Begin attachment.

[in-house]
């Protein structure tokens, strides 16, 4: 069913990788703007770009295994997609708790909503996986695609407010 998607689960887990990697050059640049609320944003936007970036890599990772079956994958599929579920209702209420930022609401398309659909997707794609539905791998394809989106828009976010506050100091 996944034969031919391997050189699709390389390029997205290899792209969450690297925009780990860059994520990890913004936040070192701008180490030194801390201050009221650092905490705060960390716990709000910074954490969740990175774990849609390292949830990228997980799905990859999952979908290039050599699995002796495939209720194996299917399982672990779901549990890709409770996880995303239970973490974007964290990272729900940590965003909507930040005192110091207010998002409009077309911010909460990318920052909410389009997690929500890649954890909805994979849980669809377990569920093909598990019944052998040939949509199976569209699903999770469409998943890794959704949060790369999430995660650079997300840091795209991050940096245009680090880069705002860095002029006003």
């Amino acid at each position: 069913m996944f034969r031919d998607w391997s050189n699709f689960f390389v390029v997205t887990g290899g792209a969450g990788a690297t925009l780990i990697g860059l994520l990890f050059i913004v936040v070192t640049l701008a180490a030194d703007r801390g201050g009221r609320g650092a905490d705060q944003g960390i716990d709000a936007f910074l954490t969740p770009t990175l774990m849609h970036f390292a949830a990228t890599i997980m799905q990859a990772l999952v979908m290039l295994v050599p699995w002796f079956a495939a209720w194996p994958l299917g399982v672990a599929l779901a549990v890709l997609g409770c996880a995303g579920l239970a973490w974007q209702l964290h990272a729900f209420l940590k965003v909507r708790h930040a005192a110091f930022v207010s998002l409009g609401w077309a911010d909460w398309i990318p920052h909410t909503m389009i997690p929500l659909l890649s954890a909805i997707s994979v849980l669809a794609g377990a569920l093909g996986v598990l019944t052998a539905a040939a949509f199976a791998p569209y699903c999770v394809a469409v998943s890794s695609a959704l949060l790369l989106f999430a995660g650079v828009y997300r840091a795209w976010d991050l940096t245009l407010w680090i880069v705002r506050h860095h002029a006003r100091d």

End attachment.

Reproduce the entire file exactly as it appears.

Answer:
[in-house]
């Protein structure tokens, strides 16, 4: 069913990788703007770009295994997609708790909503996986695609407010 998607689960887990990697050059640049609320944003936007970036890599990772079956994958599929579920209702209420930022609401398309659909997707794609539905791998394809989106828009976010506050100091 996944034969031919391997050189699709390389390029997205290899792209969450690297925009780990860059994520990890913004936040070192701008180490030194801390201050009221650092905490705060960390716990709000910074954490969740990175774990849609390292949830990228997980799905990859999952979908290039050599699995002796495939209720194996299917399982672990779901549990890709409770996880995303239970973490974007964290990272729900940590965003909507930040005192110091207010998002409009077309911010909460990318920052909410389009997690929500890649954890909805994979849980669809377990569920093909598990019944052998040939949509199976569209699903999770469409998943890794959704949060790369999430995660650079997300840091795209991050940096245009680090880069705002860095002029006003």
């Amino acid at each position: 069913m996944f034969r031919d998607w391997s050189n699709f689960f390389v390029v997205t887990g290899g792209a969450g990788a690297t925009l780990i990697g860059l994520l990890f050059i913004v936040v070192t640049l701008a180490a030194d703007r801390g201050g009221r609320g650092a905490d705060q944003g960390i716990d709000a936007f910074l954490t969740p770009t990175l774990m849609h970036f390292a949830a990228t890599i997980m799905q990859a990772l999952v979908m290039l295994v050599p699995w002796f079956a495939a209720w194996p994958l299917g399982v672990a599929l779901a549990v890709l997609g409770c996880a995303g579920l239970a973490w974007q209702l964290h990272a729900f209420l940590k965003v909507r708790h930040a005192a110091f930022v207010s998002l409009g609401w077309a911010d909460w398309i990318p920052h909410t909503m389009i997690p929500l659909l890649s954890a909805i997707s994979v849980l669809a794609g377990a569920l093909g996986v598990l019944t052998a539905a040939a949509f199976a791998p569209y699903c999770v394809a469409v998943s890794s695609a959704l949060l790369l989106f999430a995660g650079v828009y997300r840091a795209w976010d991050l940096t245009l407010w680090i880069v705002r506050h860095h002029a006003r100091d």